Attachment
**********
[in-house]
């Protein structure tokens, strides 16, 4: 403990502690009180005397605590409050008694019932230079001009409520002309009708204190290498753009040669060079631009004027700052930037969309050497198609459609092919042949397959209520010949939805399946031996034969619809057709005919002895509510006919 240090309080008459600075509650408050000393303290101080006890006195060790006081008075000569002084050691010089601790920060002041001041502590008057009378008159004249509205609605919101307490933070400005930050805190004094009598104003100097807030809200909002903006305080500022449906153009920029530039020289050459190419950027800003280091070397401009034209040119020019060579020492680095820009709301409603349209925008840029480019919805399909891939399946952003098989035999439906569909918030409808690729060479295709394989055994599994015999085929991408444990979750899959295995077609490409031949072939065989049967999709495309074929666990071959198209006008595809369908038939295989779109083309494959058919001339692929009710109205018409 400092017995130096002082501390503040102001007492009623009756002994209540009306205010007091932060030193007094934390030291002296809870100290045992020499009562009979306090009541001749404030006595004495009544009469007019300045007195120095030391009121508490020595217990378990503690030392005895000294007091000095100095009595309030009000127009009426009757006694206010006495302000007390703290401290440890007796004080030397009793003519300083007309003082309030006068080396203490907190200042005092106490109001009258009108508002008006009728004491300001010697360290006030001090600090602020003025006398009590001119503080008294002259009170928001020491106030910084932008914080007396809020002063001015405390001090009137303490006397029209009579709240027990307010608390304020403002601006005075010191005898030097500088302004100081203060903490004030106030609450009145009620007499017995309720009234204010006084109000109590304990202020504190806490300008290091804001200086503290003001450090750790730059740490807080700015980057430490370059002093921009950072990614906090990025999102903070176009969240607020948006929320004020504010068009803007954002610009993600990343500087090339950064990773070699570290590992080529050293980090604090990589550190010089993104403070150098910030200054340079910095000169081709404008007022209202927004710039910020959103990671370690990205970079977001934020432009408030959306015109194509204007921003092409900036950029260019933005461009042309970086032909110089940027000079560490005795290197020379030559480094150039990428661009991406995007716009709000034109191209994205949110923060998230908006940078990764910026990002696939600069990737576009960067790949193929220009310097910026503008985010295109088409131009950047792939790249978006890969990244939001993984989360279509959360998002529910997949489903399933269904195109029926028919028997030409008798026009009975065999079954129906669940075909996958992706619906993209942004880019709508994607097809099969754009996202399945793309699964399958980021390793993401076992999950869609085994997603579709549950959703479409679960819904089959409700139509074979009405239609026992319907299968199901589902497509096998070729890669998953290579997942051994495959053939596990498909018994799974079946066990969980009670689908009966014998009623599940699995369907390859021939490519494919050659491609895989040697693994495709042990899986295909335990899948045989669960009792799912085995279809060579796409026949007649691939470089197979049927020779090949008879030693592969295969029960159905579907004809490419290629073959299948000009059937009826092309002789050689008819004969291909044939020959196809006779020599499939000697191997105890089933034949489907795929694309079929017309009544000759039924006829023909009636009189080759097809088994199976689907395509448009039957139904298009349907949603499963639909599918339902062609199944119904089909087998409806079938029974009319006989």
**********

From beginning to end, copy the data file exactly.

[in-house]
């Protein structure tokens, strides 16, 4: 403990502690009180005397605590409050008694019932230079001009409520002309009708204190290498753009040669060079631009004027700052930037969309050497198609459609092919042949397959209520010949939805399946031996034969619809057709005919002895509510006919 240090309080008459600075509650408050000393303290101080006890006195060790006081008075000569002084050691010089601790920060002041001041502590008057009378008159004249509205609605919101307490933070400005930050805190004094009598104003100097807030809200909002903006305080500022449906153009920029530039020289050459190419950027800003280091070397401009034209040119020019060579020492680095820009709301409603349209925008840029480019919805399909891939399946952003098989035999439906569909918030409808690729060479295709394989055994599994015999085929991408444990979750899959295995077609490409031949072939065989049967999709495309074929666990071959198209006008595809369908038939295989779109083309494959058919001339692929009710109205018409 400092017995130096002082501390503040102001007492009623009756002994209540009306205010007091932060030193007094934390030291002296809870100290045992020499009562009979306090009541001749404030006595004495009544009469007019300045007195120095030391009121508490020595217990378990503690030392005895000294007091000095100095009595309030009000127009009426009757006694206010006495302000007390703290401290440890007796004080030397009793003519300083007309003082309030006068080396203490907190200042005092106490109001009258009108508002008006009728004491300001010697360290006030001090600090602020003025006398009590001119503080008294002259009170928001020491106030910084932008914080007396809020002063001015405390001090009137303490006397029209009579709240027990307010608390304020403002601006005075010191005898030097500088302004100081203060903490004030106030609450009145009620007499017995309720009234204010006084109000109590304990202020504190806490300008290091804001200086503290003001450090750790730059740490807080700015980057430490370059002093921009950072990614906090990025999102903070176009969240607020948006929320004020504010068009803007954002610009993600990343500087090339950064990773070699570290590992080529050293980090604090990589550190010089993104403070150098910030200054340079910095000169081709404008007022209202927004710039910020959103990671370690990205970079977001934020432009408030959306015109194509204007921003092409900036950029260019933005461009042309970086032909110089940027000079560490005795290197020379030559480094150039990428661009991406995007716009709000034109191209994205949110923060998230908006940078990764910026990002696939600069990737576009960067790949193929220009310097910026503008985010295109088409131009950047792939790249978006890969990244939001993984989360279509959360998002529910997949489903399933269904195109029926028919028997030409008798026009009975065999079954129906669940075909996958992706619906993209942004880019709508994607097809099969754009996202399945793309699964399958980021390793993401076992999950869609085994997603579709549950959703479409679960819904089959409700139509074979009405239609026992319907299968199901589902497509096998070729890669998953290579997942051994495959053939596990498909018994799974079946066990969980009670689908009966014998009623599940699995369907390859021939490519494919050659491609895989040697693994495709042990899986295909335990899948045989669960009792799912085995279809060579796409026949007649691939470089197979049927020779090949008879030693592969295969029960159905579907004809490419290629073959299948000009059937009826092309002789050689008819004969291909044939020959196809006779020599499939000697191997105890089933034949489907795929694309079929017309009544000759039924006829023909009636009189080759097809088994199976689907395509448009039957139904298009349907949603499963639909599918339902062609199944119904089909087998409806079938029974009319006989």